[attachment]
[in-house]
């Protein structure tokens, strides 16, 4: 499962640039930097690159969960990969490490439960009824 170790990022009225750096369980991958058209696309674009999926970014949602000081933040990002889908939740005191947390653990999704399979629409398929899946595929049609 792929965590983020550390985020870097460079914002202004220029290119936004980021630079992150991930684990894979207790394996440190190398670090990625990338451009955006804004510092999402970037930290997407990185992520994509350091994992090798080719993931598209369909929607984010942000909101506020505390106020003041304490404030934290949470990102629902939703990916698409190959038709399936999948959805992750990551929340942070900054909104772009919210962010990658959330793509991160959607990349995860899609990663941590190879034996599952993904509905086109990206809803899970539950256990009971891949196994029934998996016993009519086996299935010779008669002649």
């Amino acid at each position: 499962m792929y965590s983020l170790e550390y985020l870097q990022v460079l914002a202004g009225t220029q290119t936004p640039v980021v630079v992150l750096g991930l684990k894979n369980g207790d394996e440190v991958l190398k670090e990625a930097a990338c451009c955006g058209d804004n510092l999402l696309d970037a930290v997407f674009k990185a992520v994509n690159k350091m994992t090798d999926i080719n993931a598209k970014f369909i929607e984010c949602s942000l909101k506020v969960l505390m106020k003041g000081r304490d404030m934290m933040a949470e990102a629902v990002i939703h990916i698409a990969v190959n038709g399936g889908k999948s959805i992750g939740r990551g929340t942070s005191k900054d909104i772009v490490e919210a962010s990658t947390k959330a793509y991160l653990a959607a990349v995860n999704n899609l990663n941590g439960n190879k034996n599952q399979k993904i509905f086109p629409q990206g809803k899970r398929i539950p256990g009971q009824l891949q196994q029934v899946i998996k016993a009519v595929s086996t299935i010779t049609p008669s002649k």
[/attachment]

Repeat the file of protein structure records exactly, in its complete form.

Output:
[in-house]
């Protein structure tokens, strides 16, 4: 499962640039930097690159969960990969490490439960009824 170790990022009225750096369980991958058209696309674009999926970014949602000081933040990002889908939740005191947390653990999704399979629409398929899946595929049609 792929965590983020550390985020870097460079914002202004220029290119936004980021630079992150991930684990894979207790394996440190190398670090990625990338451009955006804004510092999402970037930290997407990185992520994509350091994992090798080719993931598209369909929607984010942000909101506020505390106020003041304490404030934290949470990102629902939703990916698409190959038709399936999948959805992750990551929340942070900054909104772009919210962010990658959330793509991160959607990349995860899609990663941590190879034996599952993904509905086109990206809803899970539950256990009971891949196994029934998996016993009519086996299935010779008669002649």
């Amino acid at each position: 499962m792929y965590s983020l170790e550390y985020l870097q990022v460079l914002a202004g009225t220029q290119t936004p640039v980021v630079v992150l750096g991930l684990k894979n369980g207790d394996e440190v991958l190398k670090e990625a930097a990338c451009c955006g058209d804004n510092l999402l696309d970037a930290v997407f674009k990185a992520v994509n690159k350091m994992t090798d999926i080719n993931a598209k970014f369909i929607e984010c949602s942000l909101k506020v969960l505390m106020k003041g000081r304490d404030m934290m933040a949470e990102a629902v990002i939703h990916i698409a990969v190959n038709g399936g889908k999948s959805i992750g939740r990551g929340t942070s005191k900054d909104i772009v490490e919210a962010s990658t947390k959330a793509y991160l653990a959607a990349v995860n999704n899609l990663n941590g439960n190879k034996n599952q399979k993904i509905f086109p629409q990206g809803k899970r398929i539950p256990g009971q009824l891949q196994q029934v899946i998996k016993a009519v595929s086996t299935i010779t049609p008669s002649k």